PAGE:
The other volume is the hymn-book in regular use. It contains 1285 pages, of which 111 are music—airs to which the different hymns may be sung. The copy I have is of the third

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edition, and bears the imprint, "Amana, Iowa, 1871." Its title is "Psalms after the manner of David, for the children of Zion." It has one peculiarity which might with advantage be introduced in other hymn-books. Occasional verses are marked with a *, and it is recommended to the reader that these be taught to the children as little prayers. In practice, I found that in their evening meetings the grown persons as well as the children recited these simple and devotional little verses as their prayers: surely a more satisfactory delivery to them and the congregation than rude and halting attempts at extemporary utterance.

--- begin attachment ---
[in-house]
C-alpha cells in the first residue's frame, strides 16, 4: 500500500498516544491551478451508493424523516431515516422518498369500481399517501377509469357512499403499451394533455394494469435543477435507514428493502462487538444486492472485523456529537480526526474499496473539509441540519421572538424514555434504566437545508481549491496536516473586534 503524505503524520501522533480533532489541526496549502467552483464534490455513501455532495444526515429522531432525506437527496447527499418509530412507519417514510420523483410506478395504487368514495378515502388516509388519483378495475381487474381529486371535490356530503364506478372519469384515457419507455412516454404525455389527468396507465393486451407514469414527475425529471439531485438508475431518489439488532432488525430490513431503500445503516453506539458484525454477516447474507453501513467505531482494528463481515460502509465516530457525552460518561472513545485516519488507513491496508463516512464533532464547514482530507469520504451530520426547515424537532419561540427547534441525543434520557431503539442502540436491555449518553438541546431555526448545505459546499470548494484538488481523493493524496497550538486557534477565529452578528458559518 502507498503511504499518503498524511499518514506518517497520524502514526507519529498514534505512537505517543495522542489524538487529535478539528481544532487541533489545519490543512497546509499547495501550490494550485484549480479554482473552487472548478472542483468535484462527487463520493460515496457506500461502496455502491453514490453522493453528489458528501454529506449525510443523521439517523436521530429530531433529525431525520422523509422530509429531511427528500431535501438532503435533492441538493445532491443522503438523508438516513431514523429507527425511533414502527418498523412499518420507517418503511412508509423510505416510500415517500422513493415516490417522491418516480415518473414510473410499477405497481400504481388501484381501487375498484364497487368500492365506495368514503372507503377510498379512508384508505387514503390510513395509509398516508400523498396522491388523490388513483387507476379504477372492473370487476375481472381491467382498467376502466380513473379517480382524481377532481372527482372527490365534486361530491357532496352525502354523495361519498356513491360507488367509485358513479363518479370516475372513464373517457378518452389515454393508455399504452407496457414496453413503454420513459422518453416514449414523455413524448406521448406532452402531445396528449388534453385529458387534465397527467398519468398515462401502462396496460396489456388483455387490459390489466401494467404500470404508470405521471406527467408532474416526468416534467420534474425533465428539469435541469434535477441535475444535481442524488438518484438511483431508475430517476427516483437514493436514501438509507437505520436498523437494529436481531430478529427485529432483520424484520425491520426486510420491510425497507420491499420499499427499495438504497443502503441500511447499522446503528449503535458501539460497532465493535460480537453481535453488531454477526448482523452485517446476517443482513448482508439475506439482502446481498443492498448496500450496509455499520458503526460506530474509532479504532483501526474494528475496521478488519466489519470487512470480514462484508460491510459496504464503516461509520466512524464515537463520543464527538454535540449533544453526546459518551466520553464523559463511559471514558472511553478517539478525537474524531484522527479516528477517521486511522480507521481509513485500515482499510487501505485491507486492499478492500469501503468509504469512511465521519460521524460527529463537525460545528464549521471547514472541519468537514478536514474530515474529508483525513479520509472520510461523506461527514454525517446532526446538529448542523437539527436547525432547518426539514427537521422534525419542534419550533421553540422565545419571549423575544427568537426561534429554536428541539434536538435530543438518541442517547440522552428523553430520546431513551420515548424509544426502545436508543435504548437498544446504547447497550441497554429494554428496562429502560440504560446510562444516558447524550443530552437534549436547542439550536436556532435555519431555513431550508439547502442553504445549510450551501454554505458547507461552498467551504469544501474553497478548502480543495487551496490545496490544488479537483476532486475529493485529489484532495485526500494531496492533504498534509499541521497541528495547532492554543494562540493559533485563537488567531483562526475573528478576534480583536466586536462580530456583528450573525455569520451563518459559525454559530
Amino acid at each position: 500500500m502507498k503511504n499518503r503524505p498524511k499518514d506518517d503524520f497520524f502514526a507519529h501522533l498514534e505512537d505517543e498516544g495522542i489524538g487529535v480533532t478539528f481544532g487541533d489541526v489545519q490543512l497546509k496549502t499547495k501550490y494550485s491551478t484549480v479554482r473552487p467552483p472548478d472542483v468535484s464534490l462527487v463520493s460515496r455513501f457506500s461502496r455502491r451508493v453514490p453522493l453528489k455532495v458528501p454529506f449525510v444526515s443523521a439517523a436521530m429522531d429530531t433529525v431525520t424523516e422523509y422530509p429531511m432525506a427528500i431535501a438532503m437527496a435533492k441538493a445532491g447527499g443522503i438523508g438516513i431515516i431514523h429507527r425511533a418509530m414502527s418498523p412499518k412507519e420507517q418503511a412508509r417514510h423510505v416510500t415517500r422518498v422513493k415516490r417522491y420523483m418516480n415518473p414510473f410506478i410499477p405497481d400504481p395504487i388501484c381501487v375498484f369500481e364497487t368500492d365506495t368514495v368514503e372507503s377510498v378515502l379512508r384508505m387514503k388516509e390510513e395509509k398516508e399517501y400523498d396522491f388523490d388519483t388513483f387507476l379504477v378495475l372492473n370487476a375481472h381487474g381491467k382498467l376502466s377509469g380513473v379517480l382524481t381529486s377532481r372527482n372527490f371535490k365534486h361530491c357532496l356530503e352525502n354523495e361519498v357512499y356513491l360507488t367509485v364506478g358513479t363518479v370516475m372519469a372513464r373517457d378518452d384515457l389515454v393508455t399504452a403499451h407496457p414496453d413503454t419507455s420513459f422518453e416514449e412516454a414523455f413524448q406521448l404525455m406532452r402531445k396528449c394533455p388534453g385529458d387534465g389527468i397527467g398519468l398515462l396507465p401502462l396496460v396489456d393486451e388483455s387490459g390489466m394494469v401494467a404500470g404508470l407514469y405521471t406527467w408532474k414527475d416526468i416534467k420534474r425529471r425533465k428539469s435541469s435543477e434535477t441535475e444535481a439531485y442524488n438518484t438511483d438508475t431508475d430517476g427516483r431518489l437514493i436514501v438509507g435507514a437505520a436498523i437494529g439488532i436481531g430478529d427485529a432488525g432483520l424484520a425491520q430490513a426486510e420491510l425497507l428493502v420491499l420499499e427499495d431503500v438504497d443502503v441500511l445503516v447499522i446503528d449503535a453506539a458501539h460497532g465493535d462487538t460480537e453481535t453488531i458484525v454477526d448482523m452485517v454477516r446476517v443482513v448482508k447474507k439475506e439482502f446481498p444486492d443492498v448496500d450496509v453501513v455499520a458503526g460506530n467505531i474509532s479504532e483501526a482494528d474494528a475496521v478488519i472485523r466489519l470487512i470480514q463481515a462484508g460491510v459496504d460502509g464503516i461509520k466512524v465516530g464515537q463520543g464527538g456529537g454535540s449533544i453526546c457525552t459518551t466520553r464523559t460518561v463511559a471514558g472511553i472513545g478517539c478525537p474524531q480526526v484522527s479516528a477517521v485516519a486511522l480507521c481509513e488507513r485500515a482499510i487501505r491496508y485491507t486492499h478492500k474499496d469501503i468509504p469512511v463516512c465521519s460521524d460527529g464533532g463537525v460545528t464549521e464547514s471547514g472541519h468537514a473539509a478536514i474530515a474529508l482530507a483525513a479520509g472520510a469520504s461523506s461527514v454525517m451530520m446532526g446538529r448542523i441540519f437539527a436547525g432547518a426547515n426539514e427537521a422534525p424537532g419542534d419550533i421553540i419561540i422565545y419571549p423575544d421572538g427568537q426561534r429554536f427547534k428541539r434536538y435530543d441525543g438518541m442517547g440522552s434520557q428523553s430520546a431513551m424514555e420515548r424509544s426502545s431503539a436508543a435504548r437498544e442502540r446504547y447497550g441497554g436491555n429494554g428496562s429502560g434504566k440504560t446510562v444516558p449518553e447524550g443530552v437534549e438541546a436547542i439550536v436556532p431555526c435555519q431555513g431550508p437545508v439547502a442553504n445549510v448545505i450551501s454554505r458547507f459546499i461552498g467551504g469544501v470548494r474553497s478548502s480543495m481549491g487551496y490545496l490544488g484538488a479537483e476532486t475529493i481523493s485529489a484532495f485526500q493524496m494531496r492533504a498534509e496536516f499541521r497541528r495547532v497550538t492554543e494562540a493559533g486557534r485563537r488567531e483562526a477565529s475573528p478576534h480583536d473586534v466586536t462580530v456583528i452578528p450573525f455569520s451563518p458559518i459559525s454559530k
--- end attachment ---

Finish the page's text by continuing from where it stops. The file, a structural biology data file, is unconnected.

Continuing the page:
Many of the hymns are very long, having from twelve to twenty-four verses; and it is usual at their meetings to sing three or four verses and then read the remainder. They do not sing well; and their tunes—those at least which I heard—are slow, and apparently in a style of music now disused in our churches. The hymns are printed as prose, only the verses being separated. I was told that they were "all given by the Spirit of God," and that Christian Metz had a great gift of hymn-writing, very often, at home or elsewhere, writing down an entire hymn at one sitting. They are all deeply devotional in spirit, and have not infrequently the merit of great simplicity and a pleasing quaintness of expression, of which I think the German language is more capable than our ruder and more stubborn English.